My Country Tissue Free...
How Does That Song Go Again...?
If you went to grade school in the USA, then you know we had to recite the pledge of allegiance and sing a patriotic song every morning. Often that song was My Country 'Tis of Thee. And, unless your parents taught you the correct lyrics at home, you didn't learn them until you were in the 4th grade.
Despite the best efforts of your 1st through 3rd grade teachers to the contrary, you always sang a modified version of the song. There you are, you and your classmates, all standing at attention giving due diligence to the the task at hand. "Place your right hand over your heart and begin', says your teacher..."I pledge allegiance to the flag of the United States of America..." that part always came out right. However, the rest of it.... well, it could be anything.
Moving right along... after we misquoted the pledge, we would move on to butcher the song. It always began with great vim and vigor.
"My country tissue free, sweet lan' of lemon tree, of thee I sing.
Land where my fathers hide, land of the pilgrims slide,
From ev-ve-ver-y mountainside, let freedom bring"
(The video plays all of the stanzas of the song if you want to know what the correct lyrics are...)
By the time you are in the 4th grade you have studied a portion of the Constitution as well as learned the correct words to not only this patriotic song, but to several others. Naturally, as soon as you learned the correct words you sang them and only chuckle under your breathe at the memory of the "old" lyrics. As you reminisce, it occurs to you that you must have been cute as a button singing those wrong words.
When you are little and enthusiastic, like 2nd graders, misquoting song lyrics is cute and quite frankly, to be expected. But, what is the excuse if you are 35? Or when you have been asked to sing at a professional ball game or other public event.
You would think that you would brush up on the lyrics of whatever song you were asked to sing so you would at least look like you cared...right???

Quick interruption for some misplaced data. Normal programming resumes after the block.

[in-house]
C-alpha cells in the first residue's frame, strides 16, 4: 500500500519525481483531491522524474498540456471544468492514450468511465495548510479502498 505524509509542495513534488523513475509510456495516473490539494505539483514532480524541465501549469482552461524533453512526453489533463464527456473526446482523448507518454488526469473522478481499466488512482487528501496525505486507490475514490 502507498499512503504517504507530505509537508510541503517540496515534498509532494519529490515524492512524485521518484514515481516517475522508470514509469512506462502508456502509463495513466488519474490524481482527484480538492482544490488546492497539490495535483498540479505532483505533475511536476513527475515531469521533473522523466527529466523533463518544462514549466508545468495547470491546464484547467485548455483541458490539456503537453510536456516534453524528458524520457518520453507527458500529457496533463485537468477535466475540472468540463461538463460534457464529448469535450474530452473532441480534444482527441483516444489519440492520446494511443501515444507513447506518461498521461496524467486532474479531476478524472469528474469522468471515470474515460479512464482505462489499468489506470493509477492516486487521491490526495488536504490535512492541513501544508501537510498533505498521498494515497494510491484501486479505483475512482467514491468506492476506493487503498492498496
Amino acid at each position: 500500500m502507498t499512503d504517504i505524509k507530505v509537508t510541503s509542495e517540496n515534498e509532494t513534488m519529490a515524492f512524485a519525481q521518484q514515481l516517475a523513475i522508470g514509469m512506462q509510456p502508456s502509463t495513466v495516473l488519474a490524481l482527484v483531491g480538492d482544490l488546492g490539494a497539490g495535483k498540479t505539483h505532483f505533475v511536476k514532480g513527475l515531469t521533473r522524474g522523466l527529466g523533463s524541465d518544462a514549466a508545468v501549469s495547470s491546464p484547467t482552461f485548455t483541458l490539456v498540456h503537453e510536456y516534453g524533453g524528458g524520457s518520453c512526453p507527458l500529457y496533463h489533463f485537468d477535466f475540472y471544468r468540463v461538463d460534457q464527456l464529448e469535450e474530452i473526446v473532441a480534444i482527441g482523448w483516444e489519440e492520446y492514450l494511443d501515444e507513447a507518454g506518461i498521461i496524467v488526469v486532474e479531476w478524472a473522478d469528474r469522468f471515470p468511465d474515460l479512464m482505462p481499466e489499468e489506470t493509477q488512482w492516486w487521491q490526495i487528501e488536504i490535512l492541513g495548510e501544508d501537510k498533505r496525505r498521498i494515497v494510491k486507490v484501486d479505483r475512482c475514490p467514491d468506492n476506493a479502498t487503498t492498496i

How many times have we had the glory of Baseball's opening day be tainted by somebody "messing up", (ooops, my bad.. I should say someone incorrectly singing), the patriotic song? They don't know the right words, (they missed 4th grade, ), they sing off-key, or they try to add a new twist to it that flops.
There Should be a Penalty
There should be a penalty for every citizen of the USA who does not know the Pledge of Allegiance, The Star Spangled Banner, America, (My Country 'Tis of Thee), or Oh Beautiful. Testing on this should be a part of the High School Exit exam. You don't have to sing on key; in fact, you don't have to sing at all. You just need to recite the words. This way, if you are tone deaf, you won't be embarrassed.
Does anybody agree with me? If you have to obey traffic laws, why not make this a law also. Can't you see it... you are stopped by the police and they say, "License, proof of insurance and a recitation of the National Anthem, please." This would truly cut out the need for any other type of sobriety test.
If you don't get it right, you get a ticket... maybe just a $5 ticket, but, a ticket none the less. It would take years before everyone would be able to say the Anthem without a mistake.... (Hey, this has the potential of lowering taxes! - Maybe I should run for office...).
Moving Right Along...
My sister, rest her soul, was infamous in the neighborhood as someone who only knew the first syllable of the first word of a song lyric, two or maybe three words mid-song, and the last syllable of the last word. Can you imagine? She would substitute sounds and make up words as she went along.
Lucy in the sky with diamonds was more like, "Lou-ee sath in the oh sk whoo it de imonds"
And, it wasn't just one or two songs, it was every song. No matter what genre, no matter tempo, no matter what language. [We went to Catholic School and at that time we were singing songs in Latin...] It made no difference to my sister. When the music came on her singing began. Sometimes she would start singing whether the music came on or not.
She never flinched when we frowned. The puzzled looks of frustration went unnoticed. And, when one could stand it no longer, gave into their emotions and shouted her name.... she would look, smile, close her eyes and finish her version of the song.
Suffice it to say....
My sister was a fine example of a person who followed the joy in her heart. It bubbled up and spilled out over all of us. You could tell her the right words, you could write them down, she would smile and nod. You would just know the next time she would sing the right words....it never happened. It was her way or the highway.
So, along with anxious 1st, 2nd and 3rd graders, unpracticed professionals and my sister, we just have to grin and bear it.